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Construction and evaluation of trading systems: Warsaw index futures.

Abstract

This paper presents and compares 15 trading systems constructed for the Warsaw Stock Exchange futures contracts. These trading systems are constructed applying technical analysis and artificial neural networks (ANN). The efficiency of constructed trading systems is measured by the profit, which could be gained on the analyzed market when an investor uses various methods of buy and sell signals generating. Investigation is conducted for daily observations of stock index WIG20 futures from December 1, 1999 to November 28, 2003. The conclusion is that the combination of the technical analysis and artificial intelligence in order to gain profit from trading on the Polish futures market can bring much better investment results than trade in the traditional way. (JEL G10, C45)

Introduction

The stock exchange market in Poland was created from scratch after the political system transformation. The Warsaw Stock Exchange (WSE) started operation in 1991 with five companies listed. The Polish derivatives market came into existence recently, as the first futures were launched in 1998. The law frames for short sale trading of stock was just set in 2003. Before that it was impossible to make short sales on the Warsaw Stock Exchange. This, of course, did not refer to financial futures, which have been present on the WSE since 1998.

Investors apply different strategies either to maximize profit (or rate of return) or to minimize risk of loss (or probability of loss). These strategies are constructed using a great variety of quantitative methods. The question is to what extent can these methods be applied to financial markets to gain profit? To answer this question, it is necessary to test different trading systems using actual data. The future contracts are chosen to analyze the possibility of making profits not only when the prices increase but also when they decrease.

The exact forecast of prices on the stock exchange would allow earning without any risk and losses. However, most of the available prices forecasting methods, such as econometric models or artificial neural networks, give the outcomes that are of a mostly inaccurate. Therefore, relying on the indication of such forecasts is still very risky and can increase losses. Hence, the concept of reducing the inaccuracy of forecasts by filtering them, in a sense, through investment strategies, in particular by the technical analysis, are indicators that the trading systems are based on.

Thus, the aim of the paper is to answer the question of whether including the ANN forecasts of stock market prices to trading systems makes them more efficient and whether this kind of combination is more profitable than investing based only on the forecast indications.

Materials and Methods

In the research, technical analysis and neural nets are used to construct trading systems. Numerous authors recommend both methods. Technical analysis is widely described in literature by Murphy [1999] and Schwager [1997]. Neural network applications for financial markets have been discussed by Azoff [1994], Bosarge [1993, pp. 371-402], Chen [1994, pp. 1199-202], Dutta and Shekhar [1993, pp. 257-73], Gately [1995], Goonatilake and Treleaven [1995], Hawley et al. [1993, pp. 27-46), Hoptroff [1993, pp. 59-66], Hsieg [1993, pp. 12-5], Lowe [1994, pp. 3623-28], Refenes [1995], and Witkowska [2002].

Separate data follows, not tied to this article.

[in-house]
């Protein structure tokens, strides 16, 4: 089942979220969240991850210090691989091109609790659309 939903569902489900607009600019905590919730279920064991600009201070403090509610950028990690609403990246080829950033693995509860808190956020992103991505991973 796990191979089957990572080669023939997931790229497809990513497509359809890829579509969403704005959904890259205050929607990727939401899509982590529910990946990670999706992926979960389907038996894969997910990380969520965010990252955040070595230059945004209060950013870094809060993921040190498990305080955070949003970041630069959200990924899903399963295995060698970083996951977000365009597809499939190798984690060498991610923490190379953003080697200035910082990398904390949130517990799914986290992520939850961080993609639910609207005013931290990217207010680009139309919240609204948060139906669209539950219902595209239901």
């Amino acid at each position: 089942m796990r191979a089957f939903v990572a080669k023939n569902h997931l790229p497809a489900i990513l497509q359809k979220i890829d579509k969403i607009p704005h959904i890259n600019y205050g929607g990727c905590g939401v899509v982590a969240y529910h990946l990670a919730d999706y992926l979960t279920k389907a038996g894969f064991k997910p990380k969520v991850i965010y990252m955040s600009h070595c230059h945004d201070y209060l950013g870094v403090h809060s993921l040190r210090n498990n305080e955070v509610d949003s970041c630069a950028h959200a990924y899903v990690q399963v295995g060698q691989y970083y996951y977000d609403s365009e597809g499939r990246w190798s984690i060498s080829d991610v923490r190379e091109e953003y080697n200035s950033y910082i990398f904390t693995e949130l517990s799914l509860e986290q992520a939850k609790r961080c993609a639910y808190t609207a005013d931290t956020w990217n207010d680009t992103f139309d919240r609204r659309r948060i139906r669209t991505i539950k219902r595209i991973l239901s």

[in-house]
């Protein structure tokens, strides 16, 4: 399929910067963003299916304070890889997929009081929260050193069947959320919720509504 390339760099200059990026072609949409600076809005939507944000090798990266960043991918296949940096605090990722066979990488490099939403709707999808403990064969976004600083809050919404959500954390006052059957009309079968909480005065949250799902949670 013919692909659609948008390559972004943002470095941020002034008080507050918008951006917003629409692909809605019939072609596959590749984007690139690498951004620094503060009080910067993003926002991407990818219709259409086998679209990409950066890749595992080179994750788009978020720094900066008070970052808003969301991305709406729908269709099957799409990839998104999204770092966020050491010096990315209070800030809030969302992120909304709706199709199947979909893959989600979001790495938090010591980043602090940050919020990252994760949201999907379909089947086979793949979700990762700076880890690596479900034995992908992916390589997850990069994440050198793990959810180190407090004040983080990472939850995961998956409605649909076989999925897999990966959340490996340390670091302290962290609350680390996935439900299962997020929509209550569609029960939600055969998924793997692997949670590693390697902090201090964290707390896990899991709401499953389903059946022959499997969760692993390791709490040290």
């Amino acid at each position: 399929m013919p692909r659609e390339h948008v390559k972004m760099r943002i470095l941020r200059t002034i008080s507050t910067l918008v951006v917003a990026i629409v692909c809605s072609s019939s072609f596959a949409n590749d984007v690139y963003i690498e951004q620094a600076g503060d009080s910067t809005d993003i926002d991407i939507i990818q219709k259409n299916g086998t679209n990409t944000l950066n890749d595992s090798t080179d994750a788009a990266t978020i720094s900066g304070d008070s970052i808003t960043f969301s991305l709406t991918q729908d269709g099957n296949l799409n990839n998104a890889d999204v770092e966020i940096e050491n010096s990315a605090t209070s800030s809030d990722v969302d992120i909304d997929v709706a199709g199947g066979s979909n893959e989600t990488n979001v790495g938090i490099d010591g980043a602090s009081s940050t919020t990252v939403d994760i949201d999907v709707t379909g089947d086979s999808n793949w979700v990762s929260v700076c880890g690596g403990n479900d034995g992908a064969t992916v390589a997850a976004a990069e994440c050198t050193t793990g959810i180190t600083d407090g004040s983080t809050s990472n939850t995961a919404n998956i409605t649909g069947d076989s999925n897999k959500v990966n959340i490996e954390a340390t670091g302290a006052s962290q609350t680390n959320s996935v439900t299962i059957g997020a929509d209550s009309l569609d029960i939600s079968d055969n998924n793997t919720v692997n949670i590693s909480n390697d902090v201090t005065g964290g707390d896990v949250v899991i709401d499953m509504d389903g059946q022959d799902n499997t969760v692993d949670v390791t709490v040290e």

Technical analysis comes from the assumption that stock price is set by the intersection of supply and demand, and an investor can make money by frequently buying and selling stocks. A technical analyst does not look at income statements, balance sheets, company policies, or anything fundamental about the company. The technician looks at the actual history of trading and price in a security or index. This is usually done in the form of a chart. The security can be a stock, future, index, or a sector. It is flexible enough to work on anything that is traded in the financial markets.

The technical analyst believes that the market price reflects all known information about the individual security. It includes all public and insider information. The market price reflects all the different investor opinions regarding that security. Securities move in trends, and these trends continue until something happens to change the trend.

Technical analysis indicators are used to determine the trend of a market, the strength of the market, and the direction of the market. Some technical analysis indicators can be quantified in the form of an equation or algorithm. Others can show up as patterns (e.g., head and shoulders, trend lines, support, and resistance levels). At some point, the technical analyst will receive a signal. This signal is the result of one technical analysis indicator or a combination of two or more indicators. The signal indicates to the technical analyst a course of action whether to buy, sell, or hold.

Artificial neural networks are information transforming systems which structure and function are motivated by the cognitive progress and organizational structure of neuro-biological systems. The basic components of the networks are highly interconnected processing elements called neurons, which work independently in parallel. Synaptic connections (weights) are used to carry messages from one neuron to another. Thus, neural nets are non-linear models which parameters (weights) are estimated during so-called training procedures. There are two main methods of ANN training: supervised and unsupervised. In the research, the authors apply the back propagation algorithm (supervised learning) to generate prices that are employed in the trading system.

Data

The trading systems are constructed for the index futures. The underlying instrument of this contract is the stock index WIG20, which calculates for 20 companies of the highest capitalization and volume on the Warsaw Stock Exchange. At this moment, the Warsaw Stock Exchange has index futures, currency futures, and individual stock futures, but WIG20 futures allow a trader to be present in the market during increasing trends, as well as decreasing trends. Investigation is conducted for daily observations from December 1, 1999 to November 28, 2003. Tests include the following series of WIG20 futures: FW20H0, FW20M0, FW20U0, FW20Z0, FW20H1, FW20M1, FW20U1, FW20Z1, FW20H2, FW20M2, FW20U2, FW20Z2, FW20H3, FW20M3, FW20U3, FW20Z3. All the series are joined into the continuous, spread-adjusted futures as it is described by Schwager [1997, pp. 245-6, 664-9].